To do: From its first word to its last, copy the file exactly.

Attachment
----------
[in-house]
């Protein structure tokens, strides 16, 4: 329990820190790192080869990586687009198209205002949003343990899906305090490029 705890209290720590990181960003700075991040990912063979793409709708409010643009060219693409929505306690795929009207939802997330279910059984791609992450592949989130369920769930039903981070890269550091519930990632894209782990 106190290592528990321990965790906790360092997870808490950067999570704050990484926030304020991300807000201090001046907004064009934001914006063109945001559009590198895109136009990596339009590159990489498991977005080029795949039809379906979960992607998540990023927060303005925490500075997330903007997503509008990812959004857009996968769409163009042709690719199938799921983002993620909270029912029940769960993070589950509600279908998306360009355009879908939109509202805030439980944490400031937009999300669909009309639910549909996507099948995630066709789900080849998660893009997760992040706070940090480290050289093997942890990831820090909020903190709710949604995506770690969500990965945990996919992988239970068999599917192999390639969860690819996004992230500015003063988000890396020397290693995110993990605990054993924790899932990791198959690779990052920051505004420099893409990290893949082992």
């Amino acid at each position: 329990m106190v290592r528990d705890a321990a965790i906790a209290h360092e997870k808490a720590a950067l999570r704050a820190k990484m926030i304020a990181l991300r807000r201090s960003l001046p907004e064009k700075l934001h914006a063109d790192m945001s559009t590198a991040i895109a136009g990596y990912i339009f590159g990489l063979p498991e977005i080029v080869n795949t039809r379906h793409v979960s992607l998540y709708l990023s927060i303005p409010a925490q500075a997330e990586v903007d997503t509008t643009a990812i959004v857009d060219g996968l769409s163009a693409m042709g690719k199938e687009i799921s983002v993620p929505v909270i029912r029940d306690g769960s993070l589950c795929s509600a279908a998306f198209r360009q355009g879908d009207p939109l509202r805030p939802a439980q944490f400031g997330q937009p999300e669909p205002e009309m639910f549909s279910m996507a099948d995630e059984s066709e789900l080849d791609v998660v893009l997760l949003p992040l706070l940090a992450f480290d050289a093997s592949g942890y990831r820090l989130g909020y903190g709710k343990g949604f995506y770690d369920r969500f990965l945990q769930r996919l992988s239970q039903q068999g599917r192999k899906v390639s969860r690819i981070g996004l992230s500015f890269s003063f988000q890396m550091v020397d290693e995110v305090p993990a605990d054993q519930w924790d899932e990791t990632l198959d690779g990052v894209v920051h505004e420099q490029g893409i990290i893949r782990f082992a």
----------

[in-house]
């Protein structure tokens, strides 16, 4: 329990820190790192080869990586687009198209205002949003343990899906305090490029 705890209290720590990181960003700075991040990912063979793409709708409010643009060219693409929505306690795929009207939802997330279910059984791609992450592949989130369920769930039903981070890269550091519930990632894209782990 106190290592528990321990965790906790360092997870808490950067999570704050990484926030304020991300807000201090001046907004064009934001914006063109945001559009590198895109136009990596339009590159990489498991977005080029795949039809379906979960992607998540990023927060303005925490500075997330903007997503509008990812959004857009996968769409163009042709690719199938799921983002993620909270029912029940769960993070589950509600279908998306360009355009879908939109509202805030439980944490400031937009999300669909009309639910549909996507099948995630066709789900080849998660893009997760992040706070940090480290050289093997942890990831820090909020903190709710949604995506770690969500990965945990996919992988239970068999599917192999390639969860690819996004992230500015003063988000890396020397290693995110993990605990054993924790899932990791198959690779990052920051505004420099893409990290893949082992």
């Amino acid at each position: 329990m106190v290592r528990d705890a321990a965790i906790a209290h360092e997870k808490a720590a950067l999570r704050a820190k990484m926030i304020a990181l991300r807000r201090s960003l001046p907004e064009k700075l934001h914006a063109d790192m945001s559009t590198a991040i895109a136009g990596y990912i339009f590159g990489l063979p498991e977005i080029v080869n795949t039809r379906h793409v979960s992607l998540y709708l990023s927060i303005p409010a925490q500075a997330e990586v903007d997503t509008t643009a990812i959004v857009d060219g996968l769409s163009a693409m042709g690719k199938e687009i799921s983002v993620p929505v909270i029912r029940d306690g769960s993070l589950c795929s509600a279908a998306f198209r360009q355009g879908d009207p939109l509202r805030p939802a439980q944490f400031g997330q937009p999300e669909p205002e009309m639910f549909s279910m996507a099948d995630e059984s066709e789900l080849d791609v998660v893009l997760l949003p992040l706070l940090a992450f480290d050289a093997s592949g942890y990831r820090l989130g909020y903190g709710k343990g949604f995506y770690d369920r969500f990965l945990q769930r996919l992988s239970q039903q068999g599917r192999k899906v390639s969860r690819i981070g996004l992230s500015f890269s003063f988000q890396m550091v020397d290693e995110v305090p993990a605990d054993q519930w924790d899932e990791t990632l198959d690779g990052v894209v920051h505004e420099q490029g893409i990290i893949r782990f082992a």